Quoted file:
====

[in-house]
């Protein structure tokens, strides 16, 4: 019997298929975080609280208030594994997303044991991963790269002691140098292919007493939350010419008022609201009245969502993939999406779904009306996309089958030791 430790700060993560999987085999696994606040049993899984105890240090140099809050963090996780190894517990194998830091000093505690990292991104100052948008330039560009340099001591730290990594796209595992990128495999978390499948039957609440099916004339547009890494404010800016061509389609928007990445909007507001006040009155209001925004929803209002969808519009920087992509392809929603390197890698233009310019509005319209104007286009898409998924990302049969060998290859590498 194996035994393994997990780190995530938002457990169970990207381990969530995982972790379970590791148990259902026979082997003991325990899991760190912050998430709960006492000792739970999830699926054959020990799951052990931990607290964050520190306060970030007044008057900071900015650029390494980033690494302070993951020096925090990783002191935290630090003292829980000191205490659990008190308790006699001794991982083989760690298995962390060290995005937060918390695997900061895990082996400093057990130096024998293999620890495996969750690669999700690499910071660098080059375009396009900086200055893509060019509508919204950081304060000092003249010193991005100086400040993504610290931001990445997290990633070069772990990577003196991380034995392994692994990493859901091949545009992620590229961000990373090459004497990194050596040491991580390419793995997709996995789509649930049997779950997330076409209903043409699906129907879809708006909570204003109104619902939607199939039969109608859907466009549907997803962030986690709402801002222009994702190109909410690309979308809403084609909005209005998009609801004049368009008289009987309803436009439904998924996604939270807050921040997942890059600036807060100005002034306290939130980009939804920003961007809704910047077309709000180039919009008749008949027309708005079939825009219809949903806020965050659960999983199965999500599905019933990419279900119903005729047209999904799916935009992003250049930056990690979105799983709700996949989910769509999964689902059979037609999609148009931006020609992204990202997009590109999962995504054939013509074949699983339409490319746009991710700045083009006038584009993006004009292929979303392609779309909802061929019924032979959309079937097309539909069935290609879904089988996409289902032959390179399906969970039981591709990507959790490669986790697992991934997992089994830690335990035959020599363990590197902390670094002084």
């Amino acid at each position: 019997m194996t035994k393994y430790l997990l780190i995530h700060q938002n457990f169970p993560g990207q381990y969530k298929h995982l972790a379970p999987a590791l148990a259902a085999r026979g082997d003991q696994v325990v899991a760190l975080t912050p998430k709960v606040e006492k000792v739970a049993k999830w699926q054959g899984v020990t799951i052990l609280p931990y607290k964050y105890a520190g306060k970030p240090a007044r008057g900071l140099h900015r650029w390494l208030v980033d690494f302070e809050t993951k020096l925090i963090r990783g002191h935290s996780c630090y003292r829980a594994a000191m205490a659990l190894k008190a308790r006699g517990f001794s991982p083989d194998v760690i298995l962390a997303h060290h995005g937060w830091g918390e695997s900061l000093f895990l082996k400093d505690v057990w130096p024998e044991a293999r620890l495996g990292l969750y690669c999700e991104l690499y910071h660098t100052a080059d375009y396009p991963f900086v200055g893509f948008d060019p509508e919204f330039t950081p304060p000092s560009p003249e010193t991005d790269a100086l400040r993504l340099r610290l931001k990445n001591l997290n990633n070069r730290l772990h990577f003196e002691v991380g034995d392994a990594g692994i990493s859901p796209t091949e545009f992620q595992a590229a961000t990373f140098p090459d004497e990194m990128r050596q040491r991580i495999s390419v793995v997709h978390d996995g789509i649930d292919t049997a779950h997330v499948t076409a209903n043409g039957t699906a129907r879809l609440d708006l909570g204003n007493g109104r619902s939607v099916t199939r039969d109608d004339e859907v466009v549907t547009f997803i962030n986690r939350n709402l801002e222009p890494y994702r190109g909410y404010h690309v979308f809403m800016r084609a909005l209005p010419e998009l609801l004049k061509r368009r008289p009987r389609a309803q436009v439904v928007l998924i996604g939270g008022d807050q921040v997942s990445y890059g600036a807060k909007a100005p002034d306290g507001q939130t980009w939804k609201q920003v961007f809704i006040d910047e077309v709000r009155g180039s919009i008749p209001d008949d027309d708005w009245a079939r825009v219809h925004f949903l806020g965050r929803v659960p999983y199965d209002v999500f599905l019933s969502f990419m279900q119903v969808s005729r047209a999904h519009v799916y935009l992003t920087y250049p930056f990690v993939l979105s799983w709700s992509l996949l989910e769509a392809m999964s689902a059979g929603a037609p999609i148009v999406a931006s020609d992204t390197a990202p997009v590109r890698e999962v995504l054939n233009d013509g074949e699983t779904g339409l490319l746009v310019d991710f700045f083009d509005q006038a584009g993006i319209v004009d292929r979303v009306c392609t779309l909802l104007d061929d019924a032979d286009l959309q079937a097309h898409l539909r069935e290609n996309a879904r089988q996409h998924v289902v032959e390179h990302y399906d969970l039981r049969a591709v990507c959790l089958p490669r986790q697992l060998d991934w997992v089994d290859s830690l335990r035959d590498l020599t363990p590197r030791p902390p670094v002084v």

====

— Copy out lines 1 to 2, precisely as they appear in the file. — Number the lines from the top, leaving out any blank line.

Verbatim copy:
[in-house]
């Protein structure tokens, strides 16, 4: 019997298929975080609280208030594994997303044991991963790269002691140098292919007493939350010419008022609201009245969502993939999406779904009306996309089958030791 430790700060993560999987085999696994606040049993899984105890240090140099809050963090996780190894517990194998830091000093505690990292991104100052948008330039560009340099001591730290990594796209595992990128495999978390499948039957609440099916004339547009890494404010800016061509389609928007990445909007507001006040009155209001925004929803209002969808519009920087992509392809929603390197890698233009310019509005319209104007286009898409998924990302049969060998290859590498 194996035994393994997990780190995530938002457990169970990207381990969530995982972790379970590791148990259902026979082997003991325990899991760190912050998430709960006492000792739970999830699926054959020990799951052990931990607290964050520190306060970030007044008057900071900015650029390494980033690494302070993951020096925090990783002191935290630090003292829980000191205490659990008190308790006699001794991982083989760690298995962390060290995005937060918390695997900061895990082996400093057990130096024998293999620890495996969750690669999700690499910071660098080059375009396009900086200055893509060019509508919204950081304060000092003249010193991005100086400040993504610290931001990445997290990633070069772990990577003196991380034995392994692994990493859901091949545009992620590229961000990373090459004497990194050596040491991580390419793995997709996995789509649930049997779950997330076409209903043409699906129907879809708006909570204003109104619902939607199939039969109608859907466009549907997803962030986690709402801002222009994702190109909410690309979308809403084609909005209005998009609801004049368009008289009987309803436009439904998924996604939270807050921040997942890059600036807060100005002034306290939130980009939804920003961007809704910047077309709000180039919009008749008949027309708005079939825009219809949903806020965050659960999983199965999500599905019933990419279900119903005729047209999904799916935009992003250049930056990690979105799983709700996949989910769509999964689902059979037609999609148009931006020609992204990202997009590109999962995504054939013509074949699983339409490319746009991710700045083009006038584009993006004009292929979303392609779309909802061929019924032979959309079937097309539909069935290609879904089988996409289902032959390179399906969970039981591709990507959790490669986790697992991934997992089994830690335990035959020599363990590197902390670094002084």